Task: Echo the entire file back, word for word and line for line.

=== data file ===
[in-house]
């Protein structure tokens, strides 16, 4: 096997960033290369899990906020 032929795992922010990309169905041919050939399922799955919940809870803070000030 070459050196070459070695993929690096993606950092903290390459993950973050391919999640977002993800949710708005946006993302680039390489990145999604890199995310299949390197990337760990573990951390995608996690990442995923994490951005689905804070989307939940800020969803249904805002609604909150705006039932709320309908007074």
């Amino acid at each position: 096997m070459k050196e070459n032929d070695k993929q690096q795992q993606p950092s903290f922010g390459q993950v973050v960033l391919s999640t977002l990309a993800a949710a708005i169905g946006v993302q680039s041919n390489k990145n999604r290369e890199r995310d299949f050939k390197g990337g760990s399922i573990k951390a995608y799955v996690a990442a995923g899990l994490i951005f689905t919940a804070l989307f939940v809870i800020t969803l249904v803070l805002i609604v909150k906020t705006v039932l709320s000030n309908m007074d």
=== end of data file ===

[in-house]
């Protein structure tokens, strides 16, 4: 096997960033290369899990906020 032929795992922010990309169905041919050939399922799955919940809870803070000030 070459050196070459070695993929690096993606950092903290390459993950973050391919999640977002993800949710708005946006993302680039390489990145999604890199995310299949390197990337760990573990951390995608996690990442995923994490951005689905804070989307939940800020969803249904805002609604909150705006039932709320309908007074």
């Amino acid at each position: 096997m070459k050196e070459n032929d070695k993929q690096q795992q993606p950092s903290f922010g390459q993950v973050v960033l391919s999640t977002l990309a993800a949710a708005i169905g946006v993302q680039s041919n390489k990145n999604r290369e890199r995310d299949f050939k390197g990337g760990s399922i573990k951390a995608y799955v996690a990442a995923g899990l994490i951005f689905t919940a804070l989307f939940v809870i800020t969803l249904v803070l805002i609604v909150k906020t705006v039932l709320s000030n309908m007074d």